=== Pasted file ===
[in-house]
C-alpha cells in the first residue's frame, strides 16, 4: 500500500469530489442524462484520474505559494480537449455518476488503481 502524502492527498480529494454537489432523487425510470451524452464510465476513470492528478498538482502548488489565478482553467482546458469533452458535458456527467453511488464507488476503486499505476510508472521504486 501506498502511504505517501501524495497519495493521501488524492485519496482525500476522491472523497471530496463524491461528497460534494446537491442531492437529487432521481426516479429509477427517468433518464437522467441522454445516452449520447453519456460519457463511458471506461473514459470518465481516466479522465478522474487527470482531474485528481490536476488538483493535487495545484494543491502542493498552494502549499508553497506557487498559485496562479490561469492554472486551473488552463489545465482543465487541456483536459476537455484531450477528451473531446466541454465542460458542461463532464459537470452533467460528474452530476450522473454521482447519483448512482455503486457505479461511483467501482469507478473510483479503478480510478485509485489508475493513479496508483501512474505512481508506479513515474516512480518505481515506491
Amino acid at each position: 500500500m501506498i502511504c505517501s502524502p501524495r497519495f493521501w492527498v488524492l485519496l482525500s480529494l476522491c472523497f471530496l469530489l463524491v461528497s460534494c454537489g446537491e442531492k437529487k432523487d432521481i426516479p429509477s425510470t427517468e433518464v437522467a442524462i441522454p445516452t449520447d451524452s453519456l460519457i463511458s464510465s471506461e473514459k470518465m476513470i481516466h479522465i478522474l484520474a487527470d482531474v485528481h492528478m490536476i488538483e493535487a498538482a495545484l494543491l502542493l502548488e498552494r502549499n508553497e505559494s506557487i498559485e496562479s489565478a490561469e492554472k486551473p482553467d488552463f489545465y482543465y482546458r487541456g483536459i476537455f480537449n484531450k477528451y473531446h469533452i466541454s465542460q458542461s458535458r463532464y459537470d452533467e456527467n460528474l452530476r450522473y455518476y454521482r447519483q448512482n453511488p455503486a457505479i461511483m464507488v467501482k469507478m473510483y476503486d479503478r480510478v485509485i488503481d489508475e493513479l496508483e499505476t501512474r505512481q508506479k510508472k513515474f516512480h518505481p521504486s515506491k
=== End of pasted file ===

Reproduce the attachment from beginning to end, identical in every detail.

[in-house]
C-alpha cells in the first residue's frame, strides 16, 4: 500500500469530489442524462484520474505559494480537449455518476488503481 502524502492527498480529494454537489432523487425510470451524452464510465476513470492528478498538482502548488489565478482553467482546458469533452458535458456527467453511488464507488476503486499505476510508472521504486 501506498502511504505517501501524495497519495493521501488524492485519496482525500476522491472523497471530496463524491461528497460534494446537491442531492437529487432521481426516479429509477427517468433518464437522467441522454445516452449520447453519456460519457463511458471506461473514459470518465481516466479522465478522474487527470482531474485528481490536476488538483493535487495545484494543491502542493498552494502549499508553497506557487498559485496562479490561469492554472486551473488552463489545465482543465487541456483536459476537455484531450477528451473531446466541454465542460458542461463532464459537470452533467460528474452530476450522473454521482447519483448512482455503486457505479461511483467501482469507478473510483479503478480510478485509485489508475493513479496508483501512474505512481508506479513515474516512480518505481515506491
Amino acid at each position: 500500500m501506498i502511504c505517501s502524502p501524495r497519495f493521501w492527498v488524492l485519496l482525500s480529494l476522491c472523497f471530496l469530489l463524491v461528497s460534494c454537489g446537491e442531492k437529487k432523487d432521481i426516479p429509477s425510470t427517468e433518464v437522467a442524462i441522454p445516452t449520447d451524452s453519456l460519457i463511458s464510465s471506461e473514459k470518465m476513470i481516466h479522465i478522474l484520474a487527470d482531474v485528481h492528478m490536476i488538483e493535487a498538482a495545484l494543491l502542493l502548488e498552494r502549499n508553497e505559494s506557487i498559485e496562479s489565478a490561469e492554472k486551473p482553467d488552463f489545465y482543465y482546458r487541456g483536459i476537455f480537449n484531450k477528451y473531446h469533452i466541454s465542460q458542461s458535458r463532464y459537470d452533467e456527467n460528474l452530476r450522473y455518476y454521482r447519483q448512482n453511488p455503486a457505479i461511483m464507488v467501482k469507478m473510483y476503486d479503478r480510478v485509485i488503481d489508475e493513479l496508483e499505476t501512474r505512481q508506479k510508472k513515474f516512480h518505481p521504486s515506491k